I dislike the interface of 7, but it's fully skinnable so that's not a big issue.  Unfortunately, seven supports more features that I have to turn off.  And the ability to force your own schemes onto website is fun.  (C64 webbrowser?  Check.  Microsoft-b0rk-bork-bork-Network sweidsh chef plugin?  Check.)

(And is actually useful in two cases:  You can use it for presentations ala powerpoint, and to see what your site will look like on a mobile device)

And the main advantage?  It's not IE so you're invulnerable to a huge wodge of spyware and lame hack attempts.  (Comet cursor?  BEGONE!)  Of course, netscape has that advantage too.

[Opera goes oops...]

To be fair, that security bug is thwarted by turning of javascript too... but yeah.  Opera is losing some of its advantage.  I still like it (but there is a strong "I paid for it, so I'm gonna use it" factor for me)

Basically, Opera5 is netscape2.4 but with fewer crashes.  Opera7 is a dodgier proposition.

Oooh.. It suports LINK REL= - so you get actual 'prev' and 'next' buttons in the browser (on the 0.01% of websites that use them)

7.1 is officially out.  But I'm thinking of skipping, since my license doesn't give me free upgrade to 7 the way it did to 6.  Suggestions for clone replacements welcome - ideally able to import a (slightly broken) mail database which is causing it to crash periodically, but I really must keep the interface and 'turn everything off' ability.  I hear pheonix is the way to go, but that didn't seem multitabbed and was so option free it scared me.  (Plus couldn't get it through the proxy at work to test it)  Full moz wouldn't compile a custom build, and full package seems far junkier than IE  --Vitenka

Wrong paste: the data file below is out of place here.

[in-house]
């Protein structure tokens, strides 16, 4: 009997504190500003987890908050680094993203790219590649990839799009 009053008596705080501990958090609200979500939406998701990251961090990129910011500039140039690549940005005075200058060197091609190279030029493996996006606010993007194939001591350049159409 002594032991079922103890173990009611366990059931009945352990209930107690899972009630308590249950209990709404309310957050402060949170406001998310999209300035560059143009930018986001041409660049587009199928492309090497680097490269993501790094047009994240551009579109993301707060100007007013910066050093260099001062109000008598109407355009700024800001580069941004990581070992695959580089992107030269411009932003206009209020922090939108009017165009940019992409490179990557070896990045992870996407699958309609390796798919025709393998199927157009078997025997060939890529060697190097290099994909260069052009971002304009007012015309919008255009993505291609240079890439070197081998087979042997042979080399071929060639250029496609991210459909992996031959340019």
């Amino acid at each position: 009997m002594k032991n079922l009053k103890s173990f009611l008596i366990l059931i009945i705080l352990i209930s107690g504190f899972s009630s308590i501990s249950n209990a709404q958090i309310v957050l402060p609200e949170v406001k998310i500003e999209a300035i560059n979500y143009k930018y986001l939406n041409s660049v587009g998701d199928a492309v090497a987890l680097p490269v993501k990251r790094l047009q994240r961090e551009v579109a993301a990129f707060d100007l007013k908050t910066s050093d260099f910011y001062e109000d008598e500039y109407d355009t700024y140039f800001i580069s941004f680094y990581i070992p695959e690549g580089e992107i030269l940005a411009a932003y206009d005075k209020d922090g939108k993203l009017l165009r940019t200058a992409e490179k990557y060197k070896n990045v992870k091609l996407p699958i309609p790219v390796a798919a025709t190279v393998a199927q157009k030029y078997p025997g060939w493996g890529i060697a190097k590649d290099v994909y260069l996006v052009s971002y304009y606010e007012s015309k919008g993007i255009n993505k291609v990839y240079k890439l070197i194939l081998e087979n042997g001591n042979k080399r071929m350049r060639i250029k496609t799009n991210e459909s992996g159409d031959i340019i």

Humm.  Found a bug in Opera 5.12.  It appears to truncate edit boxes after they pass the 64k mark or so.  (Just a guess as to where it happens)  Sometimes it just clears the edit box without warning when this happens, other times it just fails to send data beyond a certain point to the host.
Dunno if this bug exists in the current version - there's nothing about the current version I like.  (I especially dislike the concept of paying again.)  --Vitenka

FireFox seems rather good. It has the advantage over Opera that the default "open in new tab" is an "open in a new tab *in the background*". Unfortunately InternetExplorer still has better support for Ctrl-F finding the search string inside edit boxes, which I find invaluable for Wiki editing (especially Wikipedia). FireFox will highlight them, but not jump to them. And the ToothyWikiInternals/RSS ticker toolbar integrates better with InternetExplorer. Plus of course the Opera "buy now to remove this banner" box is big and ugly and I refuse to get a crack for it. --AlexChurchill
FireFox is ok, but I find it very slow, compared to opera.  I also find it less easy to turn off things that I don't want, since its entire plugin and theming system runs on JavaScript, it reacts badly to suggestions that EvilScript be treated as vilely as it deserves.  As for the advertising - I was lucky enough to trail run it when they were doing '30 days no nagging' - and bought it before that period ended.  --Vitenka
Oooh!  opera is now permanently free without adverts.  Guess they're going to an all-pda payment base.  --Vitenka

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Last edited September 20, 2005 12:56 pm (viewing revision 20, which is the newest) (diff)